The answer lay in the particular history of conspiracy to corrupt public morals as a common law offence. In 1960, the Ladies Directory, a pamphlet advertising the services of prostitutes, had been prosecuted for that very offence, even though prostitution (though not soliciting it in public) was also a legal activity. Frederick Shaw, the publisher of the Ladies Directory, appealed to the House of Lords on the grounds that conspiracy to corrupt public morals was not an offence known to the law, merely a dangerous catch-all category in which the courts could retrospectively place any activity they deemed a public nuisance. Shaw lost his case, mainly because the Law Lords did recognise the existence of the offence, asserting that it originated in 1663. The Crown successfully argued at Shaw’s appeal that conspiracy to corrupt public morals was a single offence that grouped together particular kinds of immoral conduct over which the courts had long asserted jurisdiction.  These were, primarily, obscenity, procuring prostitution, keeping a disorderly house, public indecency and public mischief.  Although these could be offences in themselves, they could also be construed as conspiracies against morality where an agreement to do them had taken place.  It was that interpretation of the common law which permitted the prosecution of Shaw for arranging what was a legal activity, and which was later used in a similar way against the underground press and gay men.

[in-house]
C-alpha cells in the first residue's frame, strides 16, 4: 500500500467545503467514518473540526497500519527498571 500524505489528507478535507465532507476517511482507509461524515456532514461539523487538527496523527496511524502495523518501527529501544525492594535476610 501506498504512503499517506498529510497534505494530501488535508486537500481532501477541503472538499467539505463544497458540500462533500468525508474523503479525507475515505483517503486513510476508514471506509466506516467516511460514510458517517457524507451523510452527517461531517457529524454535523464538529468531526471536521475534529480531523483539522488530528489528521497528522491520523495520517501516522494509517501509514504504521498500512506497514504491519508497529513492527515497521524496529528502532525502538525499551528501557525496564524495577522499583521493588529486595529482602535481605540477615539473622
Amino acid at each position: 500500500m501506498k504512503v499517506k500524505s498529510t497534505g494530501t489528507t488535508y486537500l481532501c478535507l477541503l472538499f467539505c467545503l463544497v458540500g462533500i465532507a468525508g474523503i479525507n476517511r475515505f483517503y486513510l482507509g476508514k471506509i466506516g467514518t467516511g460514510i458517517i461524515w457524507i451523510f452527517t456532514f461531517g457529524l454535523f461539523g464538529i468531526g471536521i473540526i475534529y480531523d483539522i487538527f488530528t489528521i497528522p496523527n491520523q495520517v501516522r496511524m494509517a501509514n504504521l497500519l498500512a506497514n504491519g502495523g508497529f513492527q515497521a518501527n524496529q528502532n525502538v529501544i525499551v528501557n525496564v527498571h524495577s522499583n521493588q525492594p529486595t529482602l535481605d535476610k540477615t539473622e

During Shaw’s appeal, Lord Reid, who had dissented to the majority view, nevertheless asserted that the law up to that point had recognised a category of ‘unlawful’ acts that might not be ‘breaches of the law at all, but which nevertheless are outrageously immoral or else in some way are extremely injurious to the public.’ This was the grey area into which male homosexuality descended after the decision in the IT appeal. During that case, Lord Reid argued that even though homosexuality between men was now legal in some senses, there was ‘a material difference between merely exempting certain conduct from criminal penalties and making it lawful in the full sense.’